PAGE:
Mauritius, Or Isle Of France, an island belonging to England, in the Indian ocean, between hit. 19° 58' and 20° 31' S. and Ion. 57° 21' and 57° 51' E., about 500 m. E. of Madagascar, 120 m. E. N". E. of R6union, and 2,700 m. from the Cape of Good Hope; length N. and S. 39 m., greatest breadth 27 m.; area, 676 sq. m.; pop. in 1872, 326,454. The island is divided into nine districts. (See map.) Port Louis is the capital and the port through which all the foreign trade is carried on. The population is made up of various Asiatic, African, and European races, and of every conceivable admixture of them all. Among them are several thousand Hindoos, by whom the sugar estates are mostly worked. The English element is generally confined to the public functionaries and a few merchants, and has not penetrated the mass of the population. English is little spoken. - There are numerous capes and bays along the shore, and the island is encircled by coral reefs at various distances, but generally parallel to the land. In these reefs there are 11 passes, through most of which large vessels may enter and find good anchorage within. The rivers are of little importance; in the rainy season they are swollen into torrents, while in the dry they are little more than brooks.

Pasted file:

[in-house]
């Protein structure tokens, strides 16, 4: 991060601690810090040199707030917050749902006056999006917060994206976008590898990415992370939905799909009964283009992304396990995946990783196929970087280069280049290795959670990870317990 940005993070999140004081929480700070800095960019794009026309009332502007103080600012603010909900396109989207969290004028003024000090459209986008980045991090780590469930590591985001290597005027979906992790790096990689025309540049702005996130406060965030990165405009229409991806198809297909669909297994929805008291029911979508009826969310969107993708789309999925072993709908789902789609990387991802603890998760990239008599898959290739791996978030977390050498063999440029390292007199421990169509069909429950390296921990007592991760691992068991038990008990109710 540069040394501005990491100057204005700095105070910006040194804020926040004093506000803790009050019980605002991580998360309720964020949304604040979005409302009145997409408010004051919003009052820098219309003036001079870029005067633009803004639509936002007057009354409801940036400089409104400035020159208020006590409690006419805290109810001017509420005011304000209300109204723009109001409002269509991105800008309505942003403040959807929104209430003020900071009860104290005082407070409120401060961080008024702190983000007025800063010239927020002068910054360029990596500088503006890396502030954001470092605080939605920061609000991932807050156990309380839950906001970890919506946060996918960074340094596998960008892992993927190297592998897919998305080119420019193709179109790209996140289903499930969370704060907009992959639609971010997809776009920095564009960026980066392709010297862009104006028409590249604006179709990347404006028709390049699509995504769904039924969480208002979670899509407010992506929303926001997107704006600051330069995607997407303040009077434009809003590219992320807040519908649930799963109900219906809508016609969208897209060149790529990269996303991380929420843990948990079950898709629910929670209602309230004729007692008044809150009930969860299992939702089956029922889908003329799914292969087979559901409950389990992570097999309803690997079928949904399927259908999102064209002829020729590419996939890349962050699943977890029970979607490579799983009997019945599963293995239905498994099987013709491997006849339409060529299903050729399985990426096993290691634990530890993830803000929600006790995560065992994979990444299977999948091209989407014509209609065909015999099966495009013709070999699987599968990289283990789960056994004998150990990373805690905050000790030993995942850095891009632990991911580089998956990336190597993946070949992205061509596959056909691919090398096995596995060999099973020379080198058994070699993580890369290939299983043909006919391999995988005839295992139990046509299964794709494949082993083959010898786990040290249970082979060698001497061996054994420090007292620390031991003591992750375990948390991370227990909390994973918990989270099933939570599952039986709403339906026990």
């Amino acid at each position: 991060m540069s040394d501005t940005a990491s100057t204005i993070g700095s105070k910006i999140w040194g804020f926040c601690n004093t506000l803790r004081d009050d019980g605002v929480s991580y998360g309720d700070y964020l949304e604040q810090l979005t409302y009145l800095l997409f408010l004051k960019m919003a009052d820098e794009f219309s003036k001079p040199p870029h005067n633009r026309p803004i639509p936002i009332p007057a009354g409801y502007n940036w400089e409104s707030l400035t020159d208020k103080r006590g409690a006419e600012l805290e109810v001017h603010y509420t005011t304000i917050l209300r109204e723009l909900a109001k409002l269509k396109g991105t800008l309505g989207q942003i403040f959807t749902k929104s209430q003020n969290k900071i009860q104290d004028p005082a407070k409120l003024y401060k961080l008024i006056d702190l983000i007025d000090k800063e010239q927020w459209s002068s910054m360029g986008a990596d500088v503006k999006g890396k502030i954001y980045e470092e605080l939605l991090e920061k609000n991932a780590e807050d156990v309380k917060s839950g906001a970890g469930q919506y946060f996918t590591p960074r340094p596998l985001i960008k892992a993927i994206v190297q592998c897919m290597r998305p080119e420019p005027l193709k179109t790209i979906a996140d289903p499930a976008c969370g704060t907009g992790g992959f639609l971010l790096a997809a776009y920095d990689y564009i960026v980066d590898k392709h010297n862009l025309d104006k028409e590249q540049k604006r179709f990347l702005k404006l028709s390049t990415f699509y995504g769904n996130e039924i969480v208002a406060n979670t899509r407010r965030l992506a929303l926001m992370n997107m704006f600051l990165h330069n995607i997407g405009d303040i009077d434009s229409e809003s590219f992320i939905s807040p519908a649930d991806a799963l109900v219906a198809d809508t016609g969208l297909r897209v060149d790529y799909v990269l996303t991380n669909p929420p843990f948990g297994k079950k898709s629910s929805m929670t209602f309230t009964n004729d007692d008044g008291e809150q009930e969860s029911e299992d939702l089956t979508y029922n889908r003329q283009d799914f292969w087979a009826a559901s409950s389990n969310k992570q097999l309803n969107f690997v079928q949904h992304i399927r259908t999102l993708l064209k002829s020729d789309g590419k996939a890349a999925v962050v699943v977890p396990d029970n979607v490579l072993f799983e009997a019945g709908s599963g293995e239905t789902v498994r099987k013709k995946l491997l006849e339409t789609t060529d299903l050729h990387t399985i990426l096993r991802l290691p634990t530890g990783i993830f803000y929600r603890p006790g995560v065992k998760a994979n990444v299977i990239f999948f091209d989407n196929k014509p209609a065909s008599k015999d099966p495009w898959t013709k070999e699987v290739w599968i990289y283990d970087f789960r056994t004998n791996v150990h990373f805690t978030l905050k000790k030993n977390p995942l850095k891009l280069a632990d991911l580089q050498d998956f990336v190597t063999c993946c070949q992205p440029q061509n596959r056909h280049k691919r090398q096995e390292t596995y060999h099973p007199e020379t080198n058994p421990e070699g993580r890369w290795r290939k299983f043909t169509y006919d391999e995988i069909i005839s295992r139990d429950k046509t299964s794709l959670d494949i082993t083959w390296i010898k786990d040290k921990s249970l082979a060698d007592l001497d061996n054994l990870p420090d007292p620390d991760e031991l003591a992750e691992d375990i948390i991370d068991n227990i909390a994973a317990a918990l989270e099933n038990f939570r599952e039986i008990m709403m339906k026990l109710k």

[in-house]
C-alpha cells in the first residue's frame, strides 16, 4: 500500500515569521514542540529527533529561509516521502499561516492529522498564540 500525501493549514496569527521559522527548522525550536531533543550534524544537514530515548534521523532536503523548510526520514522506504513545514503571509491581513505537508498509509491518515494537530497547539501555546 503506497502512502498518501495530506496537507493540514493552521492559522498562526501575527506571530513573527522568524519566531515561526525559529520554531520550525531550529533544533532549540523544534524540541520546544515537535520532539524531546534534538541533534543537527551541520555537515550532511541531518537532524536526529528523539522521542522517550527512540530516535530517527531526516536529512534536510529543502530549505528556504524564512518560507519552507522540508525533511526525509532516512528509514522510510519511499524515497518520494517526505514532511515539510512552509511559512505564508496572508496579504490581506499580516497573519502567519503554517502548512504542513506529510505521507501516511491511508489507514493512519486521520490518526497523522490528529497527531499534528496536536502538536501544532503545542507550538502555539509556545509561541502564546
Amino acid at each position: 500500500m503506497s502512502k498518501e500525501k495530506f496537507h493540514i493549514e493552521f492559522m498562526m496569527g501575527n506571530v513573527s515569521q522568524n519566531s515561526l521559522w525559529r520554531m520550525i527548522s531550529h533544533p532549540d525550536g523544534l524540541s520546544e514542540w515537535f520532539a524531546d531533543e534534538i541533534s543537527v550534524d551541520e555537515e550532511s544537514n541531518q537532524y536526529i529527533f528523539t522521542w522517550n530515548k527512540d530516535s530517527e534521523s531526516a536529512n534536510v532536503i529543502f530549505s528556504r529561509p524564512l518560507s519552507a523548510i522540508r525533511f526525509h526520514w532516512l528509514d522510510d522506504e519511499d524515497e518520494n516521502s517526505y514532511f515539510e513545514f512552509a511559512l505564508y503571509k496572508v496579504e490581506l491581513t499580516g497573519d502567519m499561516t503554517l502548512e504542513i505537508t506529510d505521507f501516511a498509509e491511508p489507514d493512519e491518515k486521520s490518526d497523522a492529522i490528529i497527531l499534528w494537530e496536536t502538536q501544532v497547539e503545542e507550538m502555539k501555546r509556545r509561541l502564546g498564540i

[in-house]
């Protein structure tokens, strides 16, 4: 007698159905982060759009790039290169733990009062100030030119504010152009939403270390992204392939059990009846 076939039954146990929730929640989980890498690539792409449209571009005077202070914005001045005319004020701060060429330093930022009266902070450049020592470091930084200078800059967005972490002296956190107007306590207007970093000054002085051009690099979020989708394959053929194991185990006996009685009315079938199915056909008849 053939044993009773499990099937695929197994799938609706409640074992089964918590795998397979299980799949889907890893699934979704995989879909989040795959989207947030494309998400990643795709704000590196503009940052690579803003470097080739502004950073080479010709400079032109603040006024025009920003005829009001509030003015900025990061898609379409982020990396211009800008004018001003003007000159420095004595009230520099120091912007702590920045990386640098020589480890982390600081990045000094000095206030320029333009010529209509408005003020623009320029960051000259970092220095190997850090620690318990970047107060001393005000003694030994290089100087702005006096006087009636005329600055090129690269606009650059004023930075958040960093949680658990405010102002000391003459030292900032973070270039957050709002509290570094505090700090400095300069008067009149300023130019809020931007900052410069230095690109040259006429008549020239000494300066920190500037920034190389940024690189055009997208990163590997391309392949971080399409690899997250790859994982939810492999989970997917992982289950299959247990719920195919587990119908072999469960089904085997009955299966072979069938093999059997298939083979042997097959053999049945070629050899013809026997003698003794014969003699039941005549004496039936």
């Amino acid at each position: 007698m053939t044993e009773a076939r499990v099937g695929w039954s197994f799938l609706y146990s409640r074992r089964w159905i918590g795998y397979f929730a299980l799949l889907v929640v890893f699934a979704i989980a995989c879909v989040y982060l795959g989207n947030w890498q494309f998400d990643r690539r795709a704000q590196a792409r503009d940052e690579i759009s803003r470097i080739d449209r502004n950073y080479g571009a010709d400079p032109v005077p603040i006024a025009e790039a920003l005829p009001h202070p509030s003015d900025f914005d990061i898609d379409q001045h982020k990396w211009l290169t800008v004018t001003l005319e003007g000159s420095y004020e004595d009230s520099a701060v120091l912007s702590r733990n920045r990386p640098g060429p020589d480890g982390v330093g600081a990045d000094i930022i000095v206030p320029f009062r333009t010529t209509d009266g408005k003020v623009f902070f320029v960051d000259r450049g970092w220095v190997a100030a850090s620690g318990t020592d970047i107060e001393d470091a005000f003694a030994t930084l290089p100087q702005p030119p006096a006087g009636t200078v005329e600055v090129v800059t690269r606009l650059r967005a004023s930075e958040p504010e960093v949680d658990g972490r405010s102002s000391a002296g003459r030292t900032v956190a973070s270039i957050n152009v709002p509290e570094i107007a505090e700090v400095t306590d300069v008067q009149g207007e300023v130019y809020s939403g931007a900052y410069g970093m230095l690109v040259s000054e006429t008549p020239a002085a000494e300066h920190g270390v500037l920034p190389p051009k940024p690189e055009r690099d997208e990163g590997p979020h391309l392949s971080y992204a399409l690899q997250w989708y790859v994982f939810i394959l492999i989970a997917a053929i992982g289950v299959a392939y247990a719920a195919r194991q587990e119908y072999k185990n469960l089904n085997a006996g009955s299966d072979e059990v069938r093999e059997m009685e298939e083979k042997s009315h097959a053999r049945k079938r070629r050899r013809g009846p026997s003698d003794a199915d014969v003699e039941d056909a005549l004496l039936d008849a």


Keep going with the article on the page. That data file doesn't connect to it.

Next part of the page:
There are several lakes, which are called either bassins or mares. The largest is the Grand Bassin in the mountains of Savanc. The Mare aux Vakois, named from the vakoi or screw pine (pandaims uti-lis), which abounds in the district, and with which it is encircled, covers about two square miles in rainy weather. Many streams flow into it; it is in some places 25 fathoms deep, and is well stocked with crawfish, prawns, eels of enormous size, and a small red fish originally brought from China. Mauritius is exceedingly picturesque, having lofty ranges of hills, with bold and grand outlines. It is intersected by three principal chains of mountains, with spurs radiating to the coast, which vary from 1,800 to 2,800 ft. above the sea, and many of them are of very singular form. The most remarkable is Pieter Booth or Peterbote, 2,874 ft. high, terminated by a spire of naked rock, on the top of which rests an immense mass of stone, larger than the point on which it is balanced. The highest peak is the Piton of the Riviere Noire, which is 2,902 ft. above the sea. Another, called Le Ponce from its resemblance to the human thumb, is 2,707 ft. high. There are many curious caverns, of considerable extent, in some of the ranges.